These thoughts about the meaning of “dog-ness” were swirling through my brain as I gazed at a glistening pile of canine feces. Glistening is important because it meant it was fresh, and I got excited when I saw it because it looked about Sydney-sized and -shaped. Some people will likely find this next part offensive and strange, but I don’t care; those people likely have never loved a dog. I touched it with my bare hand to see if it was still warm and broke it apart to check for evidence of Sydney’s hair. It was cold and there were some suspicious hairs, but nothing that clearly said, This is Sydney’s poop. It was something, though, and that was good enough for me.
With each day came Sydney sightings that ranged from mundane—“I saw her trotting down Lower Creek Road”— to proof of her resourcefulness—“She was seen opening trash bags”—to commentary that could describe no dog other than Sydney: “I saw her cross Route 366. She looked both ways before crossing and looked like she knew where she was headed.” A common theme in the sightings was the assessment that she was capable and fine, thank you very much. Meanwhile, I was rendered dysfunctional, perching in the woods yelling things like, “I’m eating your chicken, Sydney! It’s really good!” and “If you don’t come eat your ham, this is a lot of wasted pork!” Seems unfair, doesn’t it? I think so.
As Sydney was about to spend her fifth night away, and with no sightings for 24 hours, I received a phone call. “Hi, Katherine, this is Glenn Swan. I think I have your dog here. She is very happy on our dog bed, with my daughter brushing her …” The message went on, but I had already started to cry and put on my shoes. Glenn Swan, owner of Swan Cycles, is well known in the cycling community; he’s also a former employer of a close friend, and sold me my Fuji road bike in 2008.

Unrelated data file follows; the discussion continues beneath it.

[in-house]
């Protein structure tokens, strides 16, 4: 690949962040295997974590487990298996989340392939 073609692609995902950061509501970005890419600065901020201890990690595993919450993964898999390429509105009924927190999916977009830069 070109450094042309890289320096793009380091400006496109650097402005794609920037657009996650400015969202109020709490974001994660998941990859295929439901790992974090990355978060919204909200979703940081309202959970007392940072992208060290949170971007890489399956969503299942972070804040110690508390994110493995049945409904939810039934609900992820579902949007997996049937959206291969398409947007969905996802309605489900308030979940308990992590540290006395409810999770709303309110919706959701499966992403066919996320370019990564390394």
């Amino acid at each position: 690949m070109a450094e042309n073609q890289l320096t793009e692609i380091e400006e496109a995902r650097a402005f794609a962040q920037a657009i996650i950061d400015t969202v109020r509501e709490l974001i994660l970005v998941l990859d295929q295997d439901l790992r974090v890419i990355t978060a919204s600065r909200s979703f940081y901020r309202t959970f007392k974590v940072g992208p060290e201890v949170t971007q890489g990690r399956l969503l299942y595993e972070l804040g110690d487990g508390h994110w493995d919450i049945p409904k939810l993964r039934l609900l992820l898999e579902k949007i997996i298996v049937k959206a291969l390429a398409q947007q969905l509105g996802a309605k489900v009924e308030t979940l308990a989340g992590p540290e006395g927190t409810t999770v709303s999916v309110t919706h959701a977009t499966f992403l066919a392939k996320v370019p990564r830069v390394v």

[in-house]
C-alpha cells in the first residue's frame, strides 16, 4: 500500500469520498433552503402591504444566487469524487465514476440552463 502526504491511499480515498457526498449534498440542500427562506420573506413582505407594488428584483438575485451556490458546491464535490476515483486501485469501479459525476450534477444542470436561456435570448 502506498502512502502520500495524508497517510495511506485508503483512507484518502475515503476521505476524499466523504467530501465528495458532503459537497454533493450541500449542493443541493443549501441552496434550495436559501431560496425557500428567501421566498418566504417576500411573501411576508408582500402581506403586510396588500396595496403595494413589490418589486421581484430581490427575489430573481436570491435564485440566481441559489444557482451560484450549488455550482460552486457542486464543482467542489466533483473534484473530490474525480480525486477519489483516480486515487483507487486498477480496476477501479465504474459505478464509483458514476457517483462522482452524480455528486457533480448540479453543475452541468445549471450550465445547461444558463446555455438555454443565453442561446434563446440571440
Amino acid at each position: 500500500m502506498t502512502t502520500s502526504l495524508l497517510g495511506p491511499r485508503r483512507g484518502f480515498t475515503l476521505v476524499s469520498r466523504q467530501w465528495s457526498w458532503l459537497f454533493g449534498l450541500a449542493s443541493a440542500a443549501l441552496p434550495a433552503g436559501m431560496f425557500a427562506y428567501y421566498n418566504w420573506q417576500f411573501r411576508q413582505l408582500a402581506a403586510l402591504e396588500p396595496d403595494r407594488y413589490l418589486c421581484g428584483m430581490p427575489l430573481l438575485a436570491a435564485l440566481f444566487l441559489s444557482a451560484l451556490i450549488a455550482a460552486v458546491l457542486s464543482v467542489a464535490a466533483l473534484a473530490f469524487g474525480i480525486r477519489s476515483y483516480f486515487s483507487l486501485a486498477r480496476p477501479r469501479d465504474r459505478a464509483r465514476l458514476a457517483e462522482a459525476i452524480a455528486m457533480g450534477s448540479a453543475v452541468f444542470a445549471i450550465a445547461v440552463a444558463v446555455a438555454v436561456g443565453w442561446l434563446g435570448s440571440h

I was greeted at the door by Glenn and his young daughter, who was wearing a pink tutu. Sydney was lounging on a pile of dog beds far nicer than the one she had at home, and while she did wag her tail briefly, she could otherwise barely be bothered to greet me. Hussy.
She looked fine; not thin, barely dirty, sporting no wounds or ailments that might have summoned some empathy from me. I asked her if she wanted to go home. She gave me a look that said, Um, hold on, let me think … I guess so, before slowly rising and following me to the door. I thanked Glenn and his family profusely and we walked outside. Glenn showed me the spot right near the door where she had been waiting to be let into his house. The whole time, I was thinking, Are you f—ing kidding me, Sydney?
As my friend Heather said, she could have at least had the decency to have a laceration or simple lameness. Even after I got her home, I still could not believe she was back. The mix of emotions, compounded by running on no sleep, spending five days in the same pair of meat-smoke-infused, brown Carhartt overalls, contemplating life without a dog, was intense. Do I kiss and cuddle her, or scream obscenities at her? It was a tough call.
One glass of red wine later, breaking my firm “no dogs in the bed” rule, I buried my face in Sydney’s dirty coat, speckled with vegetation and ticks, and breathed her in. It was the first time in five days that I was alone in my house without being lonely.
As I write this, Sydney is sleeping on her bed after a thorough brushing, tick-picking and bath. I wish I knew what she was thinking, but I suppose that is one of the mysteries of dogs. I breathe more deeply knowing that the air in my home is full of dog-ness once again, but I have no idea how we can love them so much. All I know is that I will probably love her more now that she is outfitted with a GPS device on her collar.